First we create sacred space (cast a circle-which is always considered to be beyond the bounds of time and space) and invoke or Draw Down gods who are appropriate for the holiday (these will vary from coven to coven).

    It is said that Samhain (which is considered New Years) is the time when "the veils between the worlds are very thin." Thus, there are two main goals of a Samhain celebration: to commune with and honor our ancestors and departed loved ones and to scry or practice divination in order to see the year ahead... (continued)


    One of the traditions in my Religion is to set a place for anyone who has passed over in the last year at the table where everyone is feasting. Something that they wore (preferably) like a watch or ring is placed on or beside the plate and one can also put a picture of them on the chair. They are included in the conversation which often involves telling wonderful stories about them to those who didn't know them. One can either fill their plate as everyone else's is with their favorite foods(which is later sent home with someone who can leave it outside in a garden) or a symbolic meal of pomegranate seeds, nuts like walnuts or almonds and mooncakes can be used which are then placed on the altar afterwards.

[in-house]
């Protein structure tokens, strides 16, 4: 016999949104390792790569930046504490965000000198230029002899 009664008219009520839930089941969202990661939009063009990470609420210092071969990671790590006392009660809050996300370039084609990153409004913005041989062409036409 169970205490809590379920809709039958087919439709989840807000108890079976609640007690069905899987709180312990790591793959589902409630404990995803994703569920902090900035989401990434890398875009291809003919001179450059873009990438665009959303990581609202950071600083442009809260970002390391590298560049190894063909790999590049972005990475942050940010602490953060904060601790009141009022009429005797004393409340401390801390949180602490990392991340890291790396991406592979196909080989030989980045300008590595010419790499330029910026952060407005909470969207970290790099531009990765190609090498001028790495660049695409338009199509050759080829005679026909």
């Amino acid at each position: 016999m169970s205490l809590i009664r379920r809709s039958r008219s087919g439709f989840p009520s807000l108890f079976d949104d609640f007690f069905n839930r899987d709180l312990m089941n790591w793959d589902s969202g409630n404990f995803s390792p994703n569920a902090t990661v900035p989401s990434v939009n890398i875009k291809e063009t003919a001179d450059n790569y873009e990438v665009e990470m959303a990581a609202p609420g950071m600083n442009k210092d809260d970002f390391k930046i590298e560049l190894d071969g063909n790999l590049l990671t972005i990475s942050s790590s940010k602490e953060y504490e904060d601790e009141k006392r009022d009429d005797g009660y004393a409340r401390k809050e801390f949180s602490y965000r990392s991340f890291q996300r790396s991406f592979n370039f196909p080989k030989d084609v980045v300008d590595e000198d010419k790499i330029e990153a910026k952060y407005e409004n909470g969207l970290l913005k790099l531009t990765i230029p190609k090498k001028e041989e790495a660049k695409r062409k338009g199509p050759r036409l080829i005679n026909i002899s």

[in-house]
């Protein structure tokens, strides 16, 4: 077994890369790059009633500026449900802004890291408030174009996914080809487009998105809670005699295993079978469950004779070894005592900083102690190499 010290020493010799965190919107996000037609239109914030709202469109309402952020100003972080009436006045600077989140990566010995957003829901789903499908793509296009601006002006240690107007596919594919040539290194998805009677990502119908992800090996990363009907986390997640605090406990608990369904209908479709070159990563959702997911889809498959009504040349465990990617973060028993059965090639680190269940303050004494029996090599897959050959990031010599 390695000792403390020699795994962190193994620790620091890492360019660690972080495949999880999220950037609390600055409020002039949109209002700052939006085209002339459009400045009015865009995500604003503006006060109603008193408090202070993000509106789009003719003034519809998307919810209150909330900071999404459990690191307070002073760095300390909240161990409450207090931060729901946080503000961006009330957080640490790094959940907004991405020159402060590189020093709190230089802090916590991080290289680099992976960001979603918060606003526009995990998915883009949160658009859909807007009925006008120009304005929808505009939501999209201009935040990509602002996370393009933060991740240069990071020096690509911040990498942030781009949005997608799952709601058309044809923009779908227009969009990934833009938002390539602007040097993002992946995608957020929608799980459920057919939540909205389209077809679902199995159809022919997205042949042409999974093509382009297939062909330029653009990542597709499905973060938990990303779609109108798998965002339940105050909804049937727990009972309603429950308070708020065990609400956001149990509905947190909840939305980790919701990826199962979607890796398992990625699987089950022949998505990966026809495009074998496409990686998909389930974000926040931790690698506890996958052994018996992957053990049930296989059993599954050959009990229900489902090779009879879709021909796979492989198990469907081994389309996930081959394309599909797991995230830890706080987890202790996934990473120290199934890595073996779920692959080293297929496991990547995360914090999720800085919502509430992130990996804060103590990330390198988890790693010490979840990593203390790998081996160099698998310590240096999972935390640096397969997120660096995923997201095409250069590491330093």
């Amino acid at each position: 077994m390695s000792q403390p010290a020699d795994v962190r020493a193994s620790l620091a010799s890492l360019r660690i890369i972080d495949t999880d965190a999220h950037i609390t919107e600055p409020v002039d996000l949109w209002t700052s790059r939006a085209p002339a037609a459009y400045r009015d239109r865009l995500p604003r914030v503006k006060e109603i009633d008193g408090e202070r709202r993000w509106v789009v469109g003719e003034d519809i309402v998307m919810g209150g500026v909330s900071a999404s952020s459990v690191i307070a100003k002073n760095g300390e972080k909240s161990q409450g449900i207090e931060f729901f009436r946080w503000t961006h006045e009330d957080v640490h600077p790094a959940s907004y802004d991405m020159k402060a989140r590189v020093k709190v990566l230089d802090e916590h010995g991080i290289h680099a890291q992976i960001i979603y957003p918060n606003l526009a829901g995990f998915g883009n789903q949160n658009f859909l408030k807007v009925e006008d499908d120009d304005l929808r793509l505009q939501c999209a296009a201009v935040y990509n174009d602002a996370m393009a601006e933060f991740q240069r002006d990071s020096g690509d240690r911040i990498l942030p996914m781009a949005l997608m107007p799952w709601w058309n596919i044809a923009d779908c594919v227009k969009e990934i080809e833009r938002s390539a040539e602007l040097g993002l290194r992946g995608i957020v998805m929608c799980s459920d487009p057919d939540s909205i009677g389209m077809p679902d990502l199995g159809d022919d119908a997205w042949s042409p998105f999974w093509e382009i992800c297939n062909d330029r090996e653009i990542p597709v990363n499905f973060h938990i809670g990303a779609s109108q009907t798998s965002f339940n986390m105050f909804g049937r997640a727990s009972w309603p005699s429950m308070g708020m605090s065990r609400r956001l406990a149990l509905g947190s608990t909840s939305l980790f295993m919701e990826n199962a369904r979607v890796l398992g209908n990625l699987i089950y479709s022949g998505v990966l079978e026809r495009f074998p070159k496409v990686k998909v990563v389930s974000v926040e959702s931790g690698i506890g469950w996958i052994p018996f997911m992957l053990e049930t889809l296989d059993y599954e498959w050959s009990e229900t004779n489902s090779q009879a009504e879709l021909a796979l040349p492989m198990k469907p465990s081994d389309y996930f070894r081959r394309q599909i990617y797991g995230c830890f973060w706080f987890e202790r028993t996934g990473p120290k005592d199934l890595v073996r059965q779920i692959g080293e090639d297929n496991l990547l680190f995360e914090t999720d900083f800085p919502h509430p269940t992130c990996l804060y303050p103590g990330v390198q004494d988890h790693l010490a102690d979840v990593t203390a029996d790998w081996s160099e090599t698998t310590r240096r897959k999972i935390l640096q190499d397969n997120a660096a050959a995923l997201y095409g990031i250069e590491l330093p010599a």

At the end of the feast, an outside door is opened and farewells are said to the departed with good wishes and memories to take along on their journey.

    Does anyone go carolling on Samhain? I know the noun is "mummer" but I don't know what the proper verb is. I remember reading somewhere, though, that trick-or-treating grew out of carolling on Samhain and getting mummer's cakes.

    I imagine that if you took the words to "We Wish You A Merry Christmas" and replaced Christmas with Samhain you'd get the gist of mummering (if that's a word).

    What I realised upon reading up on pagan holiday traditions is that there's nothing strange about them at all. As an Englishman most of what I had thought of as the non-religious aspects of holidays like Hallowe'en, Christmas, and Easter come from pre-Christian traditions. They're as familiar as childhood.